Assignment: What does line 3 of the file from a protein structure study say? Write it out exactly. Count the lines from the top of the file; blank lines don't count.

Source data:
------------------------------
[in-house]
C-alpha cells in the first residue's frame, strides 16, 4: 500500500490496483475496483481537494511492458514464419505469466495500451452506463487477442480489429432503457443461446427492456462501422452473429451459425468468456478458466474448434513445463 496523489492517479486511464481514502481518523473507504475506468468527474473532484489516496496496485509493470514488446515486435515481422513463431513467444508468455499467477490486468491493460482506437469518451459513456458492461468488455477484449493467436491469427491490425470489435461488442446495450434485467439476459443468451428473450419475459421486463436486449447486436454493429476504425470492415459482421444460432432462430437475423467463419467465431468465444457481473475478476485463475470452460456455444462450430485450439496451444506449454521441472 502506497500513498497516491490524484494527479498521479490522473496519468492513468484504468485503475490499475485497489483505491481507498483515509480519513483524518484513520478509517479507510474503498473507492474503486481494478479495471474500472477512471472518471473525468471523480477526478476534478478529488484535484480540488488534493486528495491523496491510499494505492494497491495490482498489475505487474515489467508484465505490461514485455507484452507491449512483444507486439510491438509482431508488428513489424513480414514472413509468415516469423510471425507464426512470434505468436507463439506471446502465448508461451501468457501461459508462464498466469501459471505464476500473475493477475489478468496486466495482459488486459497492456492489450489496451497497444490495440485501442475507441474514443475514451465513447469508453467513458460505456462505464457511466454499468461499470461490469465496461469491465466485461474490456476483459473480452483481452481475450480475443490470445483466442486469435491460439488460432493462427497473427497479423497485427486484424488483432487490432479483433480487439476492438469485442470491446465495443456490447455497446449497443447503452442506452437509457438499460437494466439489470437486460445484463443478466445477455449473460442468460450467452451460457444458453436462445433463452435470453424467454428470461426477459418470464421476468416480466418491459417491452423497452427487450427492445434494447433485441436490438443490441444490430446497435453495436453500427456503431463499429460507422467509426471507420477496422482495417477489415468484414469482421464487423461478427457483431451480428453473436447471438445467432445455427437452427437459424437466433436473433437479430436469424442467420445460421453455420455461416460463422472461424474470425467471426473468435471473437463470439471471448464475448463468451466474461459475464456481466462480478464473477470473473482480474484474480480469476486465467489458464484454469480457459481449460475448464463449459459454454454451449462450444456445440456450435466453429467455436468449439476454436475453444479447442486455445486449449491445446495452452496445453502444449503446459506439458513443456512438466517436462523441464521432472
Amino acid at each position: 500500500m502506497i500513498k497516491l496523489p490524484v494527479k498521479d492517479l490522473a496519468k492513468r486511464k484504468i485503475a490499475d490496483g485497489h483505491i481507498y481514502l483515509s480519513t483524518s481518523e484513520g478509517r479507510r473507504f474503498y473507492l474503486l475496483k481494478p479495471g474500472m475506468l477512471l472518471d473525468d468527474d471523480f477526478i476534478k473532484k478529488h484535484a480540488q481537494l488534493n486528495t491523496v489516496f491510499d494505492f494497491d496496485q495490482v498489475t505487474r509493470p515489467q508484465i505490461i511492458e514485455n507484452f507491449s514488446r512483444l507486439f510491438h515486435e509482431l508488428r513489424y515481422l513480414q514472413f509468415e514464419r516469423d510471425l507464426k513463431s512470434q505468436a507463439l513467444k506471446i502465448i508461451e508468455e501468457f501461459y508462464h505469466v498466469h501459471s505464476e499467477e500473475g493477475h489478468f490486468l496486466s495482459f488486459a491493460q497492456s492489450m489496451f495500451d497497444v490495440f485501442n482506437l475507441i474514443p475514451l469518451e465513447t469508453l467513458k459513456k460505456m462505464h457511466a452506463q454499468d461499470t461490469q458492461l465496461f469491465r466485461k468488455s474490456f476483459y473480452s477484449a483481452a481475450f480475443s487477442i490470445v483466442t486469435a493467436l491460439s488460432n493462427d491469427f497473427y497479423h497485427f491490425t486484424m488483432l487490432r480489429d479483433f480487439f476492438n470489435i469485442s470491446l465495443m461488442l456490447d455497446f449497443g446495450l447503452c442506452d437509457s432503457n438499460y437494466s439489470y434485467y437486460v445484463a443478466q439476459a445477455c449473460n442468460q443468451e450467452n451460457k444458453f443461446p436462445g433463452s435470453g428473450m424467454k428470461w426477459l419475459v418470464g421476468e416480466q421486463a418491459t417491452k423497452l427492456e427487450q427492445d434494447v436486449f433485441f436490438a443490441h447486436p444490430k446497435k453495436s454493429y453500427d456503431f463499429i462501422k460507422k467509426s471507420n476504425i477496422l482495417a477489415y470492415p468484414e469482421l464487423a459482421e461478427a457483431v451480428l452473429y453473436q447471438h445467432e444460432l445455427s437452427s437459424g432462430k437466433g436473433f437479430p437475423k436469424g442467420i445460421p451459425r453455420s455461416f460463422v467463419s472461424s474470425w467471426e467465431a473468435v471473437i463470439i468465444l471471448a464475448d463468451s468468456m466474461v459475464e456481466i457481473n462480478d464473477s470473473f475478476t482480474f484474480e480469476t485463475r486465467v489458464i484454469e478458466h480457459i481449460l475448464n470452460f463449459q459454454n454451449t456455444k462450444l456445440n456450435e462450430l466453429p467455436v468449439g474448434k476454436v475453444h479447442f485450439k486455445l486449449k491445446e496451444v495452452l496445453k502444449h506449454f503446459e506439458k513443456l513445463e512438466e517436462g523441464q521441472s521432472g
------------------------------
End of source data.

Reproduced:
Amino acid at each position: 500500500m502506497i500513498k497516491l496523489p490524484v494527479k498521479d492517479l490522473a496519468k492513468r486511464k484504468i485503475a490499475d490496483g485497489h483505491i481507498y481514502l483515509s480519513t483524518s481518523e484513520g478509517r479507510r473507504f474503498y473507492l474503486l475496483k481494478p479495471g474500472m475506468l477512471l472518471d473525468d468527474d471523480f477526478i476534478k473532484k478529488h484535484a480540488q481537494l488534493n486528495t491523496v489516496f491510499d494505492f494497491d496496485q495490482v498489475t505487474r509493470p515489467q508484465i505490461i511492458e514485455n507484452f507491449s514488446r512483444l507486439f510491438h515486435e509482431l508488428r513489424y515481422l513480414q514472413f509468415e514464419r516469423d510471425l507464426k513463431s512470434q505468436a507463439l513467444k506471446i502465448i508461451e508468455e501468457f501461459y508462464h505469466v498466469h501459471s505464476e499467477e500473475g493477475h489478468f490486468l496486466s495482459f488486459a491493460q497492456s492489450m489496451f495500451d497497444v490495440f485501442n482506437l475507441i474514443p475514451l469518451e465513447t469508453l467513458k459513456k460505456m462505464h457511466a452506463q454499468d461499470t461490469q458492461l465496461f469491465r466485461k468488455s474490456f476483459y473480452s477484449a483481452a481475450f480475443s487477442i490470445v483466442t486469435a493467436l491460439s488460432n493462427d491469427f497473427y497479423h497485427f491490425t486484424m488483432l487490432r480489429d479483433f480487439f476492438n470489435i469485442s470491446l465495443m461488442l456490447d455497446f449497443g446495450l447503452c442506452d437509457s432503457n438499460y437494466s439489470y434485467y437486460v445484463a443478466q439476459a445477455c449473460n442468460q443468451e450467452n451460457k444458453f443461446p436462445g433463452s435470453g428473450m424467454k428470461w426477459l419475459v418470464g421476468e416480466q421486463a418491459t417491452k423497452l427492456e427487450q427492445d434494447v436486449f433485441f436490438a443490441h447486436p444490430k446497435k453495436s454493429y453500427d456503431f463499429i462501422k460507422k467509426s471507420n476504425i477496422l482495417a477489415y470492415p468484414e469482421l464487423a459482421e461478427a457483431v451480428l452473429y453473436q447471438h445467432e444460432l445455427s437452427s437459424g432462430k437466433g436473433f437479430p437475423k436469424g442467420i445460421p451459425r453455420s455461416f460463422v467463419s472461424s474470425w467471426e467465431a473468435v471473437i463470439i468465444l471471448a464475448d463468451s468468456m466474461v459475464e456481466i457481473n462480478d464473477s470473473f475478476t482480474f484474480e480469476t485463475r486465467v489458464i484454469e478458466h480457459i481449460l475448464n470452460f463449459q459454454n454451449t456455444k462450444l456445440n456450435e462450430l466453429p467455436v468449439g474448434k476454436v475453444h479447442f485450439k486455445l486449449k491445446e496451444v495452452l496445453k502444449h506449454f503446459e506439458k513443456l513445463e512438466e517436462g523441464q521441472s521432472g